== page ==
• Ex. 1234.5 grams = 5 Sig. Figs.
  • 2. Captive zeros are always significant.
      • Ex. 100.3 grams = 4 Sig. Figs.
rules of significant figures1
Rules of Significant Figures
  • 3. Leading zeros are NEVER significant.
      • Ex. 0.6780 grams = 4 Sig. Figs.
  • 4. Trailing zeroes are significant ONLY if there is a decimal point
      • Ex. 12.0 grams = 3 Sig. Figs
      • 120 grams = 2 Sig. Figs
rules of significant figures2
Rules of Significant Figures
  • 5. Exact numbers (obtained by counting) are infinite and do not determine the number of significant figures.
      • Example: 4 cows = ?
determine the of sig fig
Determine the # of Sig. Fig.
  • 200.0
  • 1050
  • 3003
  • 0.0006
  • 10,000
  • 0.5
rules of significant figures3
Rules of Significant Figures
  • Multiplication/Division
    • Answer will have the same # of sig figs as the value with the least # of sig figs
      • Ex: 3.8 x 200.0 = 2 Sig. Figs.
rules of significant figures4
Rules of Significant Figures
  • Addition/Subtraction
  • Answer has the same # of decimal places as the number with the least # of decimal places
  • Ex. 3.1 + 2.500 + 5.76 = 11.4
order of operations
Order of Operations
  • Parenthesis
  • Multiplication/division
  • Addition/subtraction
rounding
Rounding
  • Look only to the right of the number you are rounding to:
  • - If 5 or more, round up
  • - If less than 5, round down
general rule
General Rule
  • Carry ALL figures through to the end of a problem. Round the final answer to the correct number of significant figures
problem
Problem
  • Indicate the number of sig. figs. in each of the following measured quantities:
  • A. 358 kg
  • B. 0.054 s
  • C. 6.3050 cm
  • D. 0.0105 L
  • E. 7.0500 x 10-3 m3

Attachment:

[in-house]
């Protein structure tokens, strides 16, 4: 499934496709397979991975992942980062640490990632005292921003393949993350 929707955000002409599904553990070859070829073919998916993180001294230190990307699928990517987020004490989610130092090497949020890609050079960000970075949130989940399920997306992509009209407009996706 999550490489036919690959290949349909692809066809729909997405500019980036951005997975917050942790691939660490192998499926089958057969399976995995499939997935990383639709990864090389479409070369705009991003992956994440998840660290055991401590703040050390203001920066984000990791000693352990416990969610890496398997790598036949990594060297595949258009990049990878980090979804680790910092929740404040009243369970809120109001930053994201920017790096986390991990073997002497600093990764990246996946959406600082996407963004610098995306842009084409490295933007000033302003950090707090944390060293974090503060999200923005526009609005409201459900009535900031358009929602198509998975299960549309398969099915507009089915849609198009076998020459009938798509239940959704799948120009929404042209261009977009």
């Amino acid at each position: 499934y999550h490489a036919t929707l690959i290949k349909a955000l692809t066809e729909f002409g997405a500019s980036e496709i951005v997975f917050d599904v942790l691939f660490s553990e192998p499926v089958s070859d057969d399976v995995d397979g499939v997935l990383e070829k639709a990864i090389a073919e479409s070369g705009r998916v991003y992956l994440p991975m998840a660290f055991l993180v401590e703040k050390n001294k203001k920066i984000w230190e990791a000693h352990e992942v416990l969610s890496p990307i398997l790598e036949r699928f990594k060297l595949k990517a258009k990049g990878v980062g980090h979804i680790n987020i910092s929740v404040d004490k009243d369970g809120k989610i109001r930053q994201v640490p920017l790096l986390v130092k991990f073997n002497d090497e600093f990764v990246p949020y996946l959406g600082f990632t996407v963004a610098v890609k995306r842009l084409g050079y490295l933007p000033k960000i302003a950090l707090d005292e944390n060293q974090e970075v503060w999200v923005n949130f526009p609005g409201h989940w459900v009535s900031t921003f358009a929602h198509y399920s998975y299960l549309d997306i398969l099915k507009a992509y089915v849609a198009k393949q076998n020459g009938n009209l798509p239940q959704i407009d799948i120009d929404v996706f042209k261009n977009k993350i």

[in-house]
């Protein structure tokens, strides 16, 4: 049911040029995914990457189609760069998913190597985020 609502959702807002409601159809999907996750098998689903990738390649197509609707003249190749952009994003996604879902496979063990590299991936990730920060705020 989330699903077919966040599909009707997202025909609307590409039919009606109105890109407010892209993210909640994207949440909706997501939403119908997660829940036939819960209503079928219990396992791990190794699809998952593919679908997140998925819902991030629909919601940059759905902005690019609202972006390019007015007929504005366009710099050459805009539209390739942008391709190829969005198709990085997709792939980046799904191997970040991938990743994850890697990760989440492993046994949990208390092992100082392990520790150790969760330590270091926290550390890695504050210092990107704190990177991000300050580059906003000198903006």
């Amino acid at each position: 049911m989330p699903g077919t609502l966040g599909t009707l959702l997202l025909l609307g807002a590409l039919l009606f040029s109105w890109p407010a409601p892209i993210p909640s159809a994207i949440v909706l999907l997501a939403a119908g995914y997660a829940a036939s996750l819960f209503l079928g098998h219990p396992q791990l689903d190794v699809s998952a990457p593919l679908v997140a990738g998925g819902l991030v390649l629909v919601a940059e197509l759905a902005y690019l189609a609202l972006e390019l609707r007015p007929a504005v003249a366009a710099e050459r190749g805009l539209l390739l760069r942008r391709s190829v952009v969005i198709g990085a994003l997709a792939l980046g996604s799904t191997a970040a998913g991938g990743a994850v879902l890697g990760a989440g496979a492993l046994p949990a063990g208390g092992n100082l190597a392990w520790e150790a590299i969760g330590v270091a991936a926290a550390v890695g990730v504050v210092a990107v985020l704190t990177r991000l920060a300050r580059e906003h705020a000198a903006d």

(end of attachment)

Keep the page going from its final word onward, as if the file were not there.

problem1
Problem
  • Round each of the following numbers to 4 sig. figs. And express the result in standard exponential notation.
  • A. 102. 53070
  • B. 656, 980
  • C. 0.008543210
  • D. 0.000257870
  • E. - 0. 0357202
problem2
Problem
  • Carry out the following operations and express the answer with the appropriate number of sig. figs.
  • A. 12.0550 + 9.05
  • B. 257.2 – 19.789
  • C. (6.21 x 103)(1.1050)
  • D. 0.0577 / 0.753
density
Density
  • Is the amount of mass in a unit volume of the substance
  • Is affected by Temperature.
    • The higher the temp., the lower the density.

D = mass of substance = grams volume of substance mL or cm3

density1
Density
  • Density = mass volume = gram mL
different ways of calculating volume
Different ways of calculating volume
  • I. For solids with regular shapes:
  • A. For a cube: Vcube = s3
  • B. For a rectangular solid, V = L x W x H
  • C. For a cylinder: V= pr2h
  • D. For a sphere: V = 4/3 pr3
different ways of calculating volume1
Different ways of calculating volume
  • II. For an Irregular Solid
  • Water displacement
different ways of calculating volume2
Different ways of calculating volume
  • III. For a liquid
  • Use of graduated cylinder, beaker, pipet or buret.
problem3
Problem
  • A cube of osmium metal 1.500 cm on a side has a mass of 76.31 grams at 25 oC. What is its density in g/cm3 at this temperature?
problem4
Problem
  • The density of titanium metal is 4.51 g/cm3 at 25 oC. What mass of titanium displaces 65.8 mL of water at 25 oC?
problem5
Problem
  • The density of benzene at 15 oC is 0.8787 g/mL. Calculate the mass of 0.1500 L of benzene at this temperature.